What information should be printed on a safety sign? What’s the best material to use for a label?
Safety + Health talked to Colwin Chan, marketing director at Avery Industrial in Brea, CA, about these questions and more.
Safety + Health: Have there been recent innovations in the area of safety signs and labels?
Chan: Creating safety signs and labels onsite has been a growing trend because of the ability to address safety issues in a timely continent with customized information. Recent Innovations include durable adhesive safety signs and labels that work with standard laser and inkjet printers that many facilities already have in-house. More material options have also been introduced, such as vinyl, polyester, metallic and retro-reflective Films.
S + H: What do you wish employers and workers better understood about using signs and labels in the workplace?
Chan: Decision-makers should consider the required Longevity of the sign or label in the specific environment to which it will be exposed. This includes whether it will be used indoors or outdoors, or in wet or dry conditions. Although paper labels are inexpensive and readily available, they will not last in harsh conditions. The type of surface that labels will be adhered to can also make a difference. For example, low surface-energy materials like some plastics can be difficult to stick to and may require a more aggressive adhesive.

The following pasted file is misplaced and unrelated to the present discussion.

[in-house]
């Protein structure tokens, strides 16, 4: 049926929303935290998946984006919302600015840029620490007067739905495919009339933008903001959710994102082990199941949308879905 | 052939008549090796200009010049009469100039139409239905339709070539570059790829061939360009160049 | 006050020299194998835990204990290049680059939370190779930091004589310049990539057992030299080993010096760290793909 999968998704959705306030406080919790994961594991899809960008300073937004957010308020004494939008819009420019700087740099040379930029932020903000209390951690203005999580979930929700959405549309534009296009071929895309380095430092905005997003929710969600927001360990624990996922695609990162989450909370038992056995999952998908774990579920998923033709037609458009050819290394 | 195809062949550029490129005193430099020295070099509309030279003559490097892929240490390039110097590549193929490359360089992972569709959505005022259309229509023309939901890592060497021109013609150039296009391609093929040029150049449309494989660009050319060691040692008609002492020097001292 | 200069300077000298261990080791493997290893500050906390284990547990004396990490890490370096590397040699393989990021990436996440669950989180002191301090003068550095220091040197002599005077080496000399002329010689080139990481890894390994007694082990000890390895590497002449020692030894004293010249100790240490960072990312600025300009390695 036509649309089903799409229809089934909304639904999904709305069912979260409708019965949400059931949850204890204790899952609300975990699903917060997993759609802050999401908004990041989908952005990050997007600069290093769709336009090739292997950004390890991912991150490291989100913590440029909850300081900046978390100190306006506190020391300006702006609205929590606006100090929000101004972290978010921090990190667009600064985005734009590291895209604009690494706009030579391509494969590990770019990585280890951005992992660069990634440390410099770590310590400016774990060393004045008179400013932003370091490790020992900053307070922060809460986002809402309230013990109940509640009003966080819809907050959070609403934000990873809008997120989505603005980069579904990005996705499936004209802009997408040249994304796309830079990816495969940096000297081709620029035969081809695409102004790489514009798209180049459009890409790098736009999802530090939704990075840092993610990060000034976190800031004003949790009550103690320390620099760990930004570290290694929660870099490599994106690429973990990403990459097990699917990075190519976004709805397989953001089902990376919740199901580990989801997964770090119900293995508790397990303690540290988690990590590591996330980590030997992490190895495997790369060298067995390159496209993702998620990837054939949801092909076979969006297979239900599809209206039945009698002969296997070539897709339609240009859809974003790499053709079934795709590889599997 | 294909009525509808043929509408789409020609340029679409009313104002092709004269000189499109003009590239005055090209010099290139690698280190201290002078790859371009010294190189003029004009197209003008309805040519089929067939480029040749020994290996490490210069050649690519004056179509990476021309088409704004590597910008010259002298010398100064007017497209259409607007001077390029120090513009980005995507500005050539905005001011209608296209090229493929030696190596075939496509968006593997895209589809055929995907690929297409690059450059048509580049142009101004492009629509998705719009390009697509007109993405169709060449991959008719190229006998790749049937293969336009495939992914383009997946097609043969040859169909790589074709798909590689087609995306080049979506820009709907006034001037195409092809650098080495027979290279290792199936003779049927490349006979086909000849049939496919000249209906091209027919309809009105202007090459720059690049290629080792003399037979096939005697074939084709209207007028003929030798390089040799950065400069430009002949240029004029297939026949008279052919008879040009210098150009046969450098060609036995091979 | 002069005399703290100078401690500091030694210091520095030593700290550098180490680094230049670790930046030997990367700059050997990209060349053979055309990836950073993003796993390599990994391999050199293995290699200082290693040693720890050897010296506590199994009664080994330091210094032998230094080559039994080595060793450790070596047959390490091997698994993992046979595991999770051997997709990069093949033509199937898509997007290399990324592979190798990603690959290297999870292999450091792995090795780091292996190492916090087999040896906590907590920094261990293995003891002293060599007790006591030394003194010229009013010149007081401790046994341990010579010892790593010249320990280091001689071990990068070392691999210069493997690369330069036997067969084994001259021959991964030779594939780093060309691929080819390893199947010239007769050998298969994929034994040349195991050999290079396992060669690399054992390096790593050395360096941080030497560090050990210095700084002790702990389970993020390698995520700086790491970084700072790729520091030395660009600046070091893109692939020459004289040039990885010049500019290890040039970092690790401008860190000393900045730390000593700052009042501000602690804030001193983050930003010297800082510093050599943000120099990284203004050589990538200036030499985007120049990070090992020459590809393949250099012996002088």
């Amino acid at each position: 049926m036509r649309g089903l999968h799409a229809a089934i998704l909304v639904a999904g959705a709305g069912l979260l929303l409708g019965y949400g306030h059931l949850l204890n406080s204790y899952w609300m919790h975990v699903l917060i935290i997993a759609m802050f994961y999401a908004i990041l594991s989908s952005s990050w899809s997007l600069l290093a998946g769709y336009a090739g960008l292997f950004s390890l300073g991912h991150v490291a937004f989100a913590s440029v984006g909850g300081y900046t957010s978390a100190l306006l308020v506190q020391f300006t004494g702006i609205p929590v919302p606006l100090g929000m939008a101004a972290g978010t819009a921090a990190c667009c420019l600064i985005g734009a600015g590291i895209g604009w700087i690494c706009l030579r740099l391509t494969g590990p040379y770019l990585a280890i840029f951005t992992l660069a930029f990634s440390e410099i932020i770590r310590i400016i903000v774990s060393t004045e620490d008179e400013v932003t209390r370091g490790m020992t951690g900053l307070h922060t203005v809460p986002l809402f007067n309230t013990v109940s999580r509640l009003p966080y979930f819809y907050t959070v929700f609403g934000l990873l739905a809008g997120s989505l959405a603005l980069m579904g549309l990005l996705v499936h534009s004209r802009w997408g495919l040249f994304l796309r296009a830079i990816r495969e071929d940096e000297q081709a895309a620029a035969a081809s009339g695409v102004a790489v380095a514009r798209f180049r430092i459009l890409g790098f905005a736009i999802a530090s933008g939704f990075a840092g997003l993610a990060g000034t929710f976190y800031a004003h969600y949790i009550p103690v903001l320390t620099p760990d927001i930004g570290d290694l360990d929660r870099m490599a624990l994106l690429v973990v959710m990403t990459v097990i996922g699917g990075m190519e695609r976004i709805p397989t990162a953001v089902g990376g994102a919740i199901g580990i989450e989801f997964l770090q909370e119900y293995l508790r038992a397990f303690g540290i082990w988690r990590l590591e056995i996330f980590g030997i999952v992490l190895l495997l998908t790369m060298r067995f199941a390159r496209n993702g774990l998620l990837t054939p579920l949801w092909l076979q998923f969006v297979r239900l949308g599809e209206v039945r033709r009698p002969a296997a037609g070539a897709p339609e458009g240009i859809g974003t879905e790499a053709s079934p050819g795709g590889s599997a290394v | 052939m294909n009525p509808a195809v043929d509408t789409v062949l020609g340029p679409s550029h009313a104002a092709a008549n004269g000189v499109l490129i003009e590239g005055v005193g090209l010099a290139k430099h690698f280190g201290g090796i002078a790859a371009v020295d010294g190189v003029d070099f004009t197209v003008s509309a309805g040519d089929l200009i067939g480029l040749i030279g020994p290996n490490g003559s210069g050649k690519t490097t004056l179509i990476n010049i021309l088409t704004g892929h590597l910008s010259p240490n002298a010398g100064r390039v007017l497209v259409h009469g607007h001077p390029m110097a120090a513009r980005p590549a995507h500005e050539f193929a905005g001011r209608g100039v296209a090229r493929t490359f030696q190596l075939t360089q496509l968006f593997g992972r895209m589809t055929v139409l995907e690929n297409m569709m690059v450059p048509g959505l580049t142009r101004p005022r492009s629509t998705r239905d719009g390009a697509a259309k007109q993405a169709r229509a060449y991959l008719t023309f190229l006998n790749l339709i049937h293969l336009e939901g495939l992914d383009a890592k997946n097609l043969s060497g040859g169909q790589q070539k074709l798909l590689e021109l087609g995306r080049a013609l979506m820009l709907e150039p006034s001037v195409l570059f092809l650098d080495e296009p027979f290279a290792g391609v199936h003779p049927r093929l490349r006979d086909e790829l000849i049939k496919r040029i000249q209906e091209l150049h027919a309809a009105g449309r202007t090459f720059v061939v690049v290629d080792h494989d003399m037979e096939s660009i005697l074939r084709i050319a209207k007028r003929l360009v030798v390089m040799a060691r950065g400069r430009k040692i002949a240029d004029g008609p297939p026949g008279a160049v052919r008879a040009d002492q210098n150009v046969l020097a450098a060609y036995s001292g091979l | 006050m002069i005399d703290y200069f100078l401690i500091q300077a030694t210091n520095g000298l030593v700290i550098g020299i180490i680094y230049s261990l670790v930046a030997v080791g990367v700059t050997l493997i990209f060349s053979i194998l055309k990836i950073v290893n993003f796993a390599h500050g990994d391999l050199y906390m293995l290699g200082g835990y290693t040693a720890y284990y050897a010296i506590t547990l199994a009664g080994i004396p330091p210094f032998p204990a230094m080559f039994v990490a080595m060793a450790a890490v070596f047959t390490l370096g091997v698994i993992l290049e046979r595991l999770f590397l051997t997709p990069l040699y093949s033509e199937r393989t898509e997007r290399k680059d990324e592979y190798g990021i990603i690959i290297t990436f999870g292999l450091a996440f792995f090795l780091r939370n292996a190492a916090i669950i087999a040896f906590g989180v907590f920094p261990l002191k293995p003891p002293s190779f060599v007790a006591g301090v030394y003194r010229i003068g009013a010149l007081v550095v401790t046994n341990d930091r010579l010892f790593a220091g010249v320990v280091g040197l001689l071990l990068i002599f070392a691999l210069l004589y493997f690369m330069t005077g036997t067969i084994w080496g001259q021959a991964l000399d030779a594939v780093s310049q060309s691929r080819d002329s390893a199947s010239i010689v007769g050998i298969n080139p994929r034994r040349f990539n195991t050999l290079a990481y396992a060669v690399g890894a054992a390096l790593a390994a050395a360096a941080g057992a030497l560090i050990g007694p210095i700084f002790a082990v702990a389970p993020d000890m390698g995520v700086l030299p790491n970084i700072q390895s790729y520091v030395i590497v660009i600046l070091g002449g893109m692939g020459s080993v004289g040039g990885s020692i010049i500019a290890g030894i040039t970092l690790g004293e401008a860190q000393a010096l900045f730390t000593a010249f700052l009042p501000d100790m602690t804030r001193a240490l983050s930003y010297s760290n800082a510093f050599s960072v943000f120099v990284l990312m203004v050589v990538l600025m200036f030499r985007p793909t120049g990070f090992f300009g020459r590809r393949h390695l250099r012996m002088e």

S + H: What concerns or questions are customers coming to you about safety signs and labels? What advice do you offer them?
Chan: We Frequently get asked what information should go on these safety labels and signs. There are often specific standards provided by regulatory agencies such as OSHA that can be referenced.
In addition, some companies provide sign and label design software that includes OSHA-compliant templates that can be customized.
Compiled with the assistance of the International Safety Equipment Association
Coming next month:
- Instruments / Monitors / Lone worker devices
- Fall protection